Chronic health condition
A health problem requiring ongoing management over a period of years or decades (e.g., asthma, cancer, depression, diabetes and heart disease).
According to the World Health Organization, multimorbidity is a medical condition that requires support over a period of several months, or even decades. The co-occurrence of several chronic medical conditions (two or more) in a same individual is the most widely accepted definition.
The definition of multimorbidity adopted by PACE in MM is a count of three or more chronic diseases, which identifies in many cases a more vulnerable population (within the chronic disease spectrum) with higher needs (lower income or poverty, poorer outcomes and challenging processes of care).
Patient-Centred partnerships in care include: exploring the patients' diseases and the illness experience; understanding the whole person in context; finding common ground; and enhancing the patient provider relationship.
The Patient-Centred approach adopted by PACE in MM has two main facets or components: Patient-Centred Partnerships between Patients and Providers, and Coordination/Integration/Transitions.
Primary Health care
"We had recourse to various definitions to describe the front-line services. But above all, it comes to top-level universally accessible services that serve to promote health, to prevent disease and provide diagnostic, curative, rehabilitative, and palliative support" (Lamarche 2003, p. 2).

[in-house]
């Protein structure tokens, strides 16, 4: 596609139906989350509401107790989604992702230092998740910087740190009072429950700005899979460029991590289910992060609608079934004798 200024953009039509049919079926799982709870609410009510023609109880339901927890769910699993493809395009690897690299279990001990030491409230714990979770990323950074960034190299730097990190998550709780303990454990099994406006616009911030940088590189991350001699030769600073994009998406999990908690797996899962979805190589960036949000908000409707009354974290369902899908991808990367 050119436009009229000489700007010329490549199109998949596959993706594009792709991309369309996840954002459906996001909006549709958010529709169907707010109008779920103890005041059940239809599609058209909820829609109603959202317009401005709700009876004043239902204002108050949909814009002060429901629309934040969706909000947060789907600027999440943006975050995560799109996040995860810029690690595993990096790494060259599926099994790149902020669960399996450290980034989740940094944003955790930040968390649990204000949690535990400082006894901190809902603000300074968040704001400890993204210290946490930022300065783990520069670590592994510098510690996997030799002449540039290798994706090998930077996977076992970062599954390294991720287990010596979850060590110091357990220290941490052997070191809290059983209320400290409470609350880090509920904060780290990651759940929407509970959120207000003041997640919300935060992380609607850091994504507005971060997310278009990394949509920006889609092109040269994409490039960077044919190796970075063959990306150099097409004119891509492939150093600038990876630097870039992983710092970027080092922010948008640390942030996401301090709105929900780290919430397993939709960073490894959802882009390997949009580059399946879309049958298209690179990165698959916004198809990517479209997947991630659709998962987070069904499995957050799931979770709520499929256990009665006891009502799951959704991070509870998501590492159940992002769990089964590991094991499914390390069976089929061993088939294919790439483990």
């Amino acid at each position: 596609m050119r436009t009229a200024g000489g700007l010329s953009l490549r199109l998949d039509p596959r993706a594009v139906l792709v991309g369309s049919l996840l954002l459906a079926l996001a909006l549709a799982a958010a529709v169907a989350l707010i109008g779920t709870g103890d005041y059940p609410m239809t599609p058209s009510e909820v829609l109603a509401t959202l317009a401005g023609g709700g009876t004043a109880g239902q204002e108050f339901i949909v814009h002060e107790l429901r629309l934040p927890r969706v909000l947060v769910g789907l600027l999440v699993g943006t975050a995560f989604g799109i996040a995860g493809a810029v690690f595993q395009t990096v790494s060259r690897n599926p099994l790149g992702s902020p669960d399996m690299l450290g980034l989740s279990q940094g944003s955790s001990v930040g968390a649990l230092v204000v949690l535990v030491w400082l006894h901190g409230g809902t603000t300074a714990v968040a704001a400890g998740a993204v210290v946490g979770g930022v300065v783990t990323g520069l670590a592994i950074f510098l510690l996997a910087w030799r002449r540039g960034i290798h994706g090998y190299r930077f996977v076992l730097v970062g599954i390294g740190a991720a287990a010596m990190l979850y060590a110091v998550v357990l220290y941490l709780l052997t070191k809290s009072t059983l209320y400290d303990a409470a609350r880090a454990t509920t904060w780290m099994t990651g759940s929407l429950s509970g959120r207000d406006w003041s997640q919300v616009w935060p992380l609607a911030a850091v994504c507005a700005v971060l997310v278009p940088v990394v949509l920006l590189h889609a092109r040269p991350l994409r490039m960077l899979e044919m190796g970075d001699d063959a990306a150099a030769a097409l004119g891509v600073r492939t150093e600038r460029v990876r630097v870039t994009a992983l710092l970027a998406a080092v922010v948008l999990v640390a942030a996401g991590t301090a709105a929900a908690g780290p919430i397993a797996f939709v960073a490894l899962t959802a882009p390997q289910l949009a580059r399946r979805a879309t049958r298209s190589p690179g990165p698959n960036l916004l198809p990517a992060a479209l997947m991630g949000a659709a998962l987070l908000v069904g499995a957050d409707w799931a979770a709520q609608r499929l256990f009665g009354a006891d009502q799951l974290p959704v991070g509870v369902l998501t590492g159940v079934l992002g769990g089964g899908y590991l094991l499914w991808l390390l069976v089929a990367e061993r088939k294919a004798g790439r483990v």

This definition is broader than that proposed by Health Canada (2001), which defines primary health care as "the first point of contact for Canadians with the health care system, usually through a family doctor" (Health Canada, 2001). However, all these two definitions and many others "are written in a language which ignores the different needs in primary health care of the men and women" (Donner and Pederson, 2003 p. 4). PACE in MM pays particular attention to the gender dimension in its analyses.
Realistic synthesis first proposes to make explicit the underlying mechanisms of the functioning of an intervention in a given context, and then, based on these mechanisms, and their interactions with the context, reports on observed results (expected or unexpected) to go beyond the statement of an effect of an intervention (Pawson, 2013; Wong, Westhorp, Pawson et Greenhalgh, 2013; Pawson et al., 2004; Pawson et Tilley, 1997). The realistic approach also advocated the use of the relevant quantitative and qualitative data (Pollitt, 2013, Pawson et Tilley, 1997).